At Second Wind, we assist many agencies seeking job candidates through our Right Fit Recruiting services. But we are encountering a curious problem with some of our agency clients. We find likely candidates, only to have principals refuse to consider them. Why? Because they are not “exactly” what they are looking for… i.e., they’re not “perfect.”
So we herewith advise all agency principals who are about to start recruiting for their next open job position: there is no such thing as a perfect job candidate.
(We apologize in advance for the scolding tone.)
Finding the “Best,” Not the “Perfect” Candidate
When we begin working with agencies seeking to fill a position, our first step is to develop a job description we can use to advertise the position. Often, the agency in question is seeking specific skills and abilities. But if employers are not at least a little flexible about meeting those parameters, one of two things will happen:
- You’ll miss talking to many very good candidates with sufficient skills and the right values to fit in and grow into the position; or
- You’ll never find a person to do the job.
A propensity for agency principals to want a “perfect” job candidate could be due to a number of factors; but we worry that the biggest reason for inflexibility is that agency principals can’t be bothered to interview anyone. They just want the “perfect” person to drop in their lap and take the job with zero training and no onboarding time. Can you say “pipe dream”?
Sending the Wrong Signals
Aside from having unreasonable expectations, potential employers err by not promptly following up on calls and emails; stonewalling on compensation and benefits questions; and not bothering to check the references they demanded. Consider what these and your refusal to conduct interviews telegraphs to eligible job seekers:
- We don’t care enough to talk to you, and probably won’t be a very nurturing employer.
- We have a culture that is inflexible and unwelcoming.
- We’re as dysfunctional as our hiring process.
- We suffer from unrealistic expectations, which means we’ll expect you to be beyond exceptional, and to meet unreasonable goals.
- We don’t want people we have to train or mentor. You’ll be on your own if you take a job with us.
- You seriously don’t want to work for us.
Sending these signals to recruits and job candidates will backfire on your long-term recruiting efforts, and harm your agency’s ability to compete.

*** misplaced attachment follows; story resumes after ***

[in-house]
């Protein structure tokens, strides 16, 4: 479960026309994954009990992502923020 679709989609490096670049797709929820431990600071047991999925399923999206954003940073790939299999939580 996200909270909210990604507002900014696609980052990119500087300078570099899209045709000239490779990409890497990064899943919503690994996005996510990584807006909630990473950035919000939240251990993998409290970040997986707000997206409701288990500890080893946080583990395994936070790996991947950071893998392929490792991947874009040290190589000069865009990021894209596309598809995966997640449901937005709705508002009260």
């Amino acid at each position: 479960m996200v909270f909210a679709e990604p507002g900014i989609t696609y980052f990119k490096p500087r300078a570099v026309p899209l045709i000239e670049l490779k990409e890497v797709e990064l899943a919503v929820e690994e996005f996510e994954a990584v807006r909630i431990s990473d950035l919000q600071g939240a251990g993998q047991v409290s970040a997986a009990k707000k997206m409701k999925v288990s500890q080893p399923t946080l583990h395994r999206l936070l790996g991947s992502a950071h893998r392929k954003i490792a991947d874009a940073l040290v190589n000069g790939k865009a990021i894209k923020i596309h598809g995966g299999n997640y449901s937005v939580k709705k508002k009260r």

Meeting the Candidate Halfway
Good candidates are looking for jobs; if you want to connect with them, you have to put in at least as much effort as they are putting out.
Decide what skills, knowledge and abilities are most important, versus obsessing about all the skills you want. That also means that you screen candidates based on those priorities, and talk to anyone who meets the essential criteria.
If the agency principal can’t make time to do interviews, assign a manager or mid-level employee to do initial interviews. Choose this person carefully; they should be positive, honest, and one of your agency’s most passionate advocates. Use a pre-screening form to confirm that the candidate is a good fit in skills, technical knowledge, abilities, and willingness to do the job. Rate each candidate against your criteria. Don’t forget to watch for valuable personality traits, and make sure all interviewers follow the requirements for the interview questions you may legally ask (and not ask). Have your interviewer OK a few candidates for the principals’ personal attention.
Be prepared to negotiate on salary and benefits! Most candidates will negotiate on their salary requirements, but again, flexibility is a must if you want to get a good person. Other agencies are competing for the same top candidates. Have a range in mind, based on competitive salaries in your area. Also be ready to offer perks with which you could sweeten the deal. Be prepared to speak honestly about your location, community, area amenities, local cost of living and your agency’s culture and people.
Make sure you have good orientation procedures. The hiring process is expensive! Put effort into welcoming new employees and making them feel supported and valuable. In addition to orientation, use regular check-ins to ensure the new employee is happy and gaining a good understanding of their job requirements. Also, embrace recommended employee retention practices.
Be prepared to train the new hire. Allow employees a break-in period before you start piling on a heavy workload. Even the best candidate on paper is probably going to need some training and support as they enter a new job. Your agency processes and procedures are likely unique; even if you use a widely adopted AMS or workflow management system, we’re sure you’ve done some customizing. Assign mentors and your most helpful managers to smooth the onboarding process.
Realistic expectations on both sides are critical to new hire success. Be clear during screening and interviewing about your expectations for the new hire, and make sure you understand their expectations as well. Aligning expectations helps ensure onboarding will be successful. Set goals and objectives for new hires as soon as possible after bringing them on board.
Promote from within to keep the skills you need. Your core team can become a mentoring crew who will help integrate and train future new hires. And new hires need to know they have a career path for advancement. If you neglect career planning, employees—not just new hires—may queue for the exit.
Good candidates are out there! Don’t turn them blindly away. Ditch unreasonable expectations at the beginning of the hiring process. Seek to invest in “the best” people, not “perfect” candidates; they’re more likely to return your investment in loyalty and dedication. Start by demonstrating your willingness to be their best choice as a new employer.
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